Late response from my side,
I find it difficult to put into words, but perhaps its Seiko's design cues for the movement that I feel is underselling itself?
For instance, the hi-beat GS models I feel could be done more interestingly. The bridges all have no anglage at all - machined or not. While there is nothing wrong with this (it still has striping etc.), it does portray that sense you'd relate it to some of the other Seiko movements lower within the range.
The top plates/Rotors of the GS and Credor are attractively done - with very even (albeit deep) striping. What I feel could have been done differently is the bridges under (e.g. holding the Glide wheel, or the ratchet wheel). The finish I feel, could have been replaced with a more consistent brushed finish.
Meanwhile, for "high-end horology", screwhead finishing cues are usually observed by bevelling of the screws - which also exists within Swiss counterparts (e.g. Omega, JLC, ...)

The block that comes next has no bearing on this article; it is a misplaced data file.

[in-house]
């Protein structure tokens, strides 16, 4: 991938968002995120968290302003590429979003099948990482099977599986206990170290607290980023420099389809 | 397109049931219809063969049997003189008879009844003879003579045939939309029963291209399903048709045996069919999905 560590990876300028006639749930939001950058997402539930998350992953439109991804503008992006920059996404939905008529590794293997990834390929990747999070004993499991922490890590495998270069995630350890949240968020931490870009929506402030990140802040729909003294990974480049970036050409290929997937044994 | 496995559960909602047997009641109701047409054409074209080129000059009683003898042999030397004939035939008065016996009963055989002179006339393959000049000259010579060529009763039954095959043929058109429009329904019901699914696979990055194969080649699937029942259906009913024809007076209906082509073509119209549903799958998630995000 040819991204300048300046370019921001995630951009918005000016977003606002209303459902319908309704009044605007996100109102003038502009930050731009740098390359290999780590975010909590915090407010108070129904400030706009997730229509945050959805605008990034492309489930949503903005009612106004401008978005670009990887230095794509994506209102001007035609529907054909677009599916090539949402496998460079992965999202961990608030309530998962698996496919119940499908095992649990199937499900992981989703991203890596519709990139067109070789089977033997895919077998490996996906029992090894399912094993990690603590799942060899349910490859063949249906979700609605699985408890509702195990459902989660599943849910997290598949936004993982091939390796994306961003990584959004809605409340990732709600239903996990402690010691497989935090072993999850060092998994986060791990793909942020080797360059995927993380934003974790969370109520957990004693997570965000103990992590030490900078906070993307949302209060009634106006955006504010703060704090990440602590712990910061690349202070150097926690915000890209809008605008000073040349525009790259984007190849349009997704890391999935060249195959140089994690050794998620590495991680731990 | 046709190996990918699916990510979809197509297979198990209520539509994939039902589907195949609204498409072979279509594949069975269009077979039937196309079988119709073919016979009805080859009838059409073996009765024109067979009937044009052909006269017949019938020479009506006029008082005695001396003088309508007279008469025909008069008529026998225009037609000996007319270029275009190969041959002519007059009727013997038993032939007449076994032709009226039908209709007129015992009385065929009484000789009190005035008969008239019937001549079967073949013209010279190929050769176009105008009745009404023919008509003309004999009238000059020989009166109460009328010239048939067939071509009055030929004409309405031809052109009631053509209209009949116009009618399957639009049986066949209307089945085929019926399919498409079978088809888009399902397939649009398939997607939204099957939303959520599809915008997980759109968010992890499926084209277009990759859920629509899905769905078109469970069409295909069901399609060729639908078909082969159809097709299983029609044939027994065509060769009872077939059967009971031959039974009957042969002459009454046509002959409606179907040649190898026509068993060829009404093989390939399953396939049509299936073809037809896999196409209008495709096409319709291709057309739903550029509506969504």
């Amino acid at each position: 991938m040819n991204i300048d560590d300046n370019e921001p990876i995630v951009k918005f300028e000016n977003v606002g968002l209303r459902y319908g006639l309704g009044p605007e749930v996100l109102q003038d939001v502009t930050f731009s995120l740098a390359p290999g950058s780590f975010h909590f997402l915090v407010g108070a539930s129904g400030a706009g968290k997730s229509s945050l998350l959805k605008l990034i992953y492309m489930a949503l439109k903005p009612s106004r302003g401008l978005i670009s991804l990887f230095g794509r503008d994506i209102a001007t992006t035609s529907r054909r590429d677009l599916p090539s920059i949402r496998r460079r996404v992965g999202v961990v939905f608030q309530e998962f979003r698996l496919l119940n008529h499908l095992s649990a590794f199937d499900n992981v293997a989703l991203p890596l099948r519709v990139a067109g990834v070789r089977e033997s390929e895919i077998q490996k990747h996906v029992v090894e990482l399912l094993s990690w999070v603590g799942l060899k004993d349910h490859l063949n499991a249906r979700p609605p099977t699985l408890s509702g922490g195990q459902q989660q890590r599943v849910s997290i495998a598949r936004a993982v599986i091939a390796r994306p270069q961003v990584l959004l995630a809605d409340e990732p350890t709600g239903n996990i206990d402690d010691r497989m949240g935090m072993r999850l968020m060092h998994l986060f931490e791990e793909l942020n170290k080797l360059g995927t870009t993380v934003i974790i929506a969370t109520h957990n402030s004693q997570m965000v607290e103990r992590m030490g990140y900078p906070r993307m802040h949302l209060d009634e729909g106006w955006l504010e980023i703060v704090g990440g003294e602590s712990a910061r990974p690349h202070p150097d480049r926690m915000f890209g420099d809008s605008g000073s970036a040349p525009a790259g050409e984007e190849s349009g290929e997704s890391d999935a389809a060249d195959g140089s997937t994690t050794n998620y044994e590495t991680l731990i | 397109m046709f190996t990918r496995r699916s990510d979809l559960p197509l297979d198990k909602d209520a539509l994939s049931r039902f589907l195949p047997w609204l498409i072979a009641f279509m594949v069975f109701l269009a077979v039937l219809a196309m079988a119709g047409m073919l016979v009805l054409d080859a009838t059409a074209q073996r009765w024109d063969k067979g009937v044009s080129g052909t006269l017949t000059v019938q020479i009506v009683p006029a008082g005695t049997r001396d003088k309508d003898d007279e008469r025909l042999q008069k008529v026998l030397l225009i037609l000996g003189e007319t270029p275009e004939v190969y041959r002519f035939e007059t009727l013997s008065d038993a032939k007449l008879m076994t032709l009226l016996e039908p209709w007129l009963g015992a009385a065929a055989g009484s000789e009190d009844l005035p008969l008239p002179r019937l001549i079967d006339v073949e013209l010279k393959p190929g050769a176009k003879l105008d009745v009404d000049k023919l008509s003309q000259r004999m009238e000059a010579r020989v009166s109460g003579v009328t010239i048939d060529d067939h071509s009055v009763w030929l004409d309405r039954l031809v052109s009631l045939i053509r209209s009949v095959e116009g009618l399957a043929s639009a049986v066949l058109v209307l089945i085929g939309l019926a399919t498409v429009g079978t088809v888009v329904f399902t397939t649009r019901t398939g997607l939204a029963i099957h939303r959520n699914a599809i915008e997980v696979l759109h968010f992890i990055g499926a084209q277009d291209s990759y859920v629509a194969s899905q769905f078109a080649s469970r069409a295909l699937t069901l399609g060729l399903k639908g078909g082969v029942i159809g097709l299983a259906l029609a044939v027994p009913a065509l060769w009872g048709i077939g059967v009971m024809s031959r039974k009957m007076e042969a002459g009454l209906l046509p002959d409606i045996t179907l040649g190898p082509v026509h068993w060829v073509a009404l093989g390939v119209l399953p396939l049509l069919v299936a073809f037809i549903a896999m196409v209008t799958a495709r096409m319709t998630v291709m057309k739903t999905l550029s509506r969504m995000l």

Note the screws below. While they are not done as sharply as the highest end watchmakers (of course!), they provide a sense of detail - due to the sharly defined slots that are still "chamfered" to an extent throughout the slot, and the peripheral of the circle. It is totally unnecessary from a utility point of view, yet is an indication of artistic prowess by the brand for a luxury timepiece.
I'm highly nitpicking here - as I feel that some of the above could have been done with little extra cost to the production. However, I understand that it is (Grand) Seiko's ethos to provide a high-end product with exemplary finish all around, while still being a robust "tool"-ish utilitarian watch that could handle day-to-day activities.